• Assumes AV conduction is intact (there is no heart block)
  • AAI: Atrial inhibited pacing
    • Demand atrial pacing (atria are paced when needed)
    • Intrinsic P-waves are sensed and inhibit atrial output
    • Assumes that AV conduction is intact (there is no heart block)

VVI Pacing with VA Conduction (Retrograde P-Waves)

pacemaker syndrome wm

Retrograde P-waves best seen in lead V1

When VVI pacing with retrograde P-waves is accompanied by symptoms like fatigue, weakness, headache, or syncope it is sometimes referred to as Pacemaker Syndrome.

Dual Chamber Pacing Modes

  • DOO: Dual chambered asynchronous pacing
    • Continuous dual chambered pacing at prescribed rate
    • Intrinsic P-waves and R-waves are ignored
  • DVI: Dual chambered inhibited pacing with ventricular sensing
    • Intrinsic P-waves are ignored
    • Intrinsic R-waves inhibit atrial and ventricular outputs
  • DDI: Dual chambered inhibited pacing with atrial and ventricular sensing
    • Intrinsic P-waves are sensed and inhibit atrial output but P-waves are not “tracked”
    • Intrinsic R-waves inhibit ventricular output
  • DDD: Dual chambered pacing with atrial tracking
    • Intrinsic P-waves are sensed, inhibit atrial output, and “tracked” (trigger ventricular pacing after a prescribed PR interval)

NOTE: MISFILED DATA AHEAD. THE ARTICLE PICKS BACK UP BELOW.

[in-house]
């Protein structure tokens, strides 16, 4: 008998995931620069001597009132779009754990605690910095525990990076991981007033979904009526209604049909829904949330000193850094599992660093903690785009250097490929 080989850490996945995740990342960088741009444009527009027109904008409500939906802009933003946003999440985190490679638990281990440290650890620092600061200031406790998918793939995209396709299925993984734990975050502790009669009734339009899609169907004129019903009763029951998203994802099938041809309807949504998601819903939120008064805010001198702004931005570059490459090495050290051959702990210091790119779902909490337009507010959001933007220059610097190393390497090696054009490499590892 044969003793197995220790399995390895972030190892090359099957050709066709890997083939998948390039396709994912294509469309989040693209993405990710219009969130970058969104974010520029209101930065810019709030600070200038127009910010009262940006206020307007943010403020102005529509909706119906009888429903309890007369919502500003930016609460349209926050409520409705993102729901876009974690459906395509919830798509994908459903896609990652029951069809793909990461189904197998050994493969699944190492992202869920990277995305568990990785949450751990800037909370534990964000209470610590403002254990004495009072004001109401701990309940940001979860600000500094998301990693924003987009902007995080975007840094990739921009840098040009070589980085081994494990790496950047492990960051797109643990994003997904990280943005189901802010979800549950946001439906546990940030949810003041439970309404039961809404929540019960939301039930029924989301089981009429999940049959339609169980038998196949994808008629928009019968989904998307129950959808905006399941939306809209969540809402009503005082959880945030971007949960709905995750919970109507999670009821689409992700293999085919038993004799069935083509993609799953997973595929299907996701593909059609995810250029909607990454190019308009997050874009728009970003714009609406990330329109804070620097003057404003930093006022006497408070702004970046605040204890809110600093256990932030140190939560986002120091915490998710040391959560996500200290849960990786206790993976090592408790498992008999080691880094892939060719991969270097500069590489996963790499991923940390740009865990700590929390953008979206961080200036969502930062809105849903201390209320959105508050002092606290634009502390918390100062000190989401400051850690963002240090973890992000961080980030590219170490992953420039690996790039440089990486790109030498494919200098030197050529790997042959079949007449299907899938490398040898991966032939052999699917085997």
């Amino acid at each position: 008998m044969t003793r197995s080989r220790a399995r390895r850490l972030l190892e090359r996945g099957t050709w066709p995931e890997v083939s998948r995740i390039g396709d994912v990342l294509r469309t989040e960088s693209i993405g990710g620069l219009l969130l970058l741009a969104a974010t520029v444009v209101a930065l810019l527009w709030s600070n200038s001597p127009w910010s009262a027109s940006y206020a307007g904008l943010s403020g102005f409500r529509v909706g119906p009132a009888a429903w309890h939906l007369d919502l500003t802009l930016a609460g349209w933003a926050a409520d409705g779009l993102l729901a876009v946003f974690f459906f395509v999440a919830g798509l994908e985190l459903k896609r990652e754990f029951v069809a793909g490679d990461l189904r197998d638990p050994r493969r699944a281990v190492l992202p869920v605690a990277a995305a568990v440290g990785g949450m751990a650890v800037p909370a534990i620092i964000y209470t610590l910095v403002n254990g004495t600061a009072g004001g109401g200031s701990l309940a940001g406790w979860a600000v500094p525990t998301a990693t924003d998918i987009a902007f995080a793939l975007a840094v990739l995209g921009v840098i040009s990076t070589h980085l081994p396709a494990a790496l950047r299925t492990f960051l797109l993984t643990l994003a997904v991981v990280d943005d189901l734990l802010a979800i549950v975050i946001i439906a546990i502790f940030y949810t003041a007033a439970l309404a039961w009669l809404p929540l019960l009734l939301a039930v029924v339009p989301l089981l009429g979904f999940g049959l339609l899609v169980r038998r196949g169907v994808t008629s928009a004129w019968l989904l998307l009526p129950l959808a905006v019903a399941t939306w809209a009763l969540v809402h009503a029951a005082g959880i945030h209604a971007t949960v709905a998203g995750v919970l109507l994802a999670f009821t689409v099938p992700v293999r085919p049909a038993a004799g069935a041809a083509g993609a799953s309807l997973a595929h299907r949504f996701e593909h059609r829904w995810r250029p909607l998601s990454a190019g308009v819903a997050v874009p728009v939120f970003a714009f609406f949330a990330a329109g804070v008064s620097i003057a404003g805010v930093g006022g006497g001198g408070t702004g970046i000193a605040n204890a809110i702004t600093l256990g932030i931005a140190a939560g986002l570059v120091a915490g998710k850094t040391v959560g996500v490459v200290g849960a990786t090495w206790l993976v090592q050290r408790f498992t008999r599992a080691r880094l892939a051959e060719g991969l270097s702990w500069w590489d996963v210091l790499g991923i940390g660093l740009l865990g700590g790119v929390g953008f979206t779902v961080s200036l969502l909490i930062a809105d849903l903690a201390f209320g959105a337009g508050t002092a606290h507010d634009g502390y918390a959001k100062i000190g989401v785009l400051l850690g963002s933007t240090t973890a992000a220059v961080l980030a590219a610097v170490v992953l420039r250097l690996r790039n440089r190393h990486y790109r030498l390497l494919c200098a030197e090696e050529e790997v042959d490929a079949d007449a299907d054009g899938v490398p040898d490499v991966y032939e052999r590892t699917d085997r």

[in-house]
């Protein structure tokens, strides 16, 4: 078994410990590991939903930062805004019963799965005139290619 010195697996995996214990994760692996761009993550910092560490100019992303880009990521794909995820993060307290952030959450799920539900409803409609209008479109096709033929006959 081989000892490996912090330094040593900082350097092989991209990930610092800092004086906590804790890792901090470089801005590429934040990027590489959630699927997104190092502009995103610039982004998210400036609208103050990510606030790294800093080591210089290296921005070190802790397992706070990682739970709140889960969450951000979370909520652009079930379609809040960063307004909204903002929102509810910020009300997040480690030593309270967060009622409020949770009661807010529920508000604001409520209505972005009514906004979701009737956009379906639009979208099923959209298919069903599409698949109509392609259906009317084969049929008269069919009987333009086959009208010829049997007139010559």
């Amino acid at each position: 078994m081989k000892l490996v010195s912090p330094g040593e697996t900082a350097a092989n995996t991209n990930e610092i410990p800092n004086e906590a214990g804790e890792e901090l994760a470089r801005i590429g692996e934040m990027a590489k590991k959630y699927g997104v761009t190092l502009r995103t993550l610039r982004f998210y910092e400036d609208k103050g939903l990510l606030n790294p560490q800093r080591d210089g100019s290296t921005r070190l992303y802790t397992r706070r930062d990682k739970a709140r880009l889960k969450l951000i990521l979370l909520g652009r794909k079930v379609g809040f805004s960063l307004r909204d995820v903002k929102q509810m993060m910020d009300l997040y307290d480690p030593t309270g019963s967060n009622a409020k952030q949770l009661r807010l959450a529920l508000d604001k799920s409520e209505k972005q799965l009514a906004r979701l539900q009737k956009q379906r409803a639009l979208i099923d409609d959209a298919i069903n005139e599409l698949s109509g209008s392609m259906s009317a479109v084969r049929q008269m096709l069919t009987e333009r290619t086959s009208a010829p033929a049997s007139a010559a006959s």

• Intrinsic R-waves inhibit ventricular output

The “Four Faces” of DDD Pacing

DDD Pacing

The “four faces” of DDD pacing.

DDDR Pacemaker Showing Dual Chambered Pacing

dual chambered pacing wm

Dual chambered (AV sequantial) pacing. Note that the pacing detector is turned on (block arrows along the bottom of the ECG).

Capture and Loss of Capture

loss of capture

Intermittent loss of ventricular capture

See also: Stroke-Like Symptoms Caused by Pacemaker Malfunction

Further Reading

Basic Principles of Pacing by Kirk M. (PDF)

Pacemaker Timing Cycles by Hayes and Levine (PDF)

A beer inspired mnemonic to remember the NBG pacemaker code from CanadiEM can be found here.

References

Barold S, Stroobandt R, Sinnaeve A. Cardiac Pacemakers Step By Step. Elmsford, N.Y.: Futura; 2004.

Epstein A, DiMarco J, Ellenbogen K et al. ACC/AHA/HRS 2008 Guidelines for Device-Based Therapy of Cardiac Rhythm Abnormalities. Journal of the American College of Cardiology. 2008;51(21):e1-e62. doi:10.1016/j.jacc.2008.02.032.

Hayes D, Lloyd M, Friedman P. Cardiac Pacing And Defibrillation. Armonk, NY: Futura Pub. Co.; 2000.

Sweesy M, Holland J, Smith K, Irwin M. Heart Rhythm Device Follow-Up Vol. 1. Cardiac Device Consultants, Inc.; 2005.

Tracy C, Epstein A, Darbar D et al. 2012 ACCF/AHA/HRS Focused Update of the 2008 Guidelines for Device-Based Therapy of Cardiac Rhythm Abnormalities. Heart Rhythm. 2012;9(10):1737-1753. doi:10.1016/j.hrthm.2012.08.021.

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Tom Bouthillet
Tom Bouthillet - 25 posts

Tom Bouthillet (@tbouthillet) is Editor-in-Chief of ECGMedicalTraining.com (@ECGTraining) and Fire Captain/Paramedic in South Carolina where he is the Emergency Cardiac Care Program Manager and the STEMI and CARES Site Coordinator of his fire department.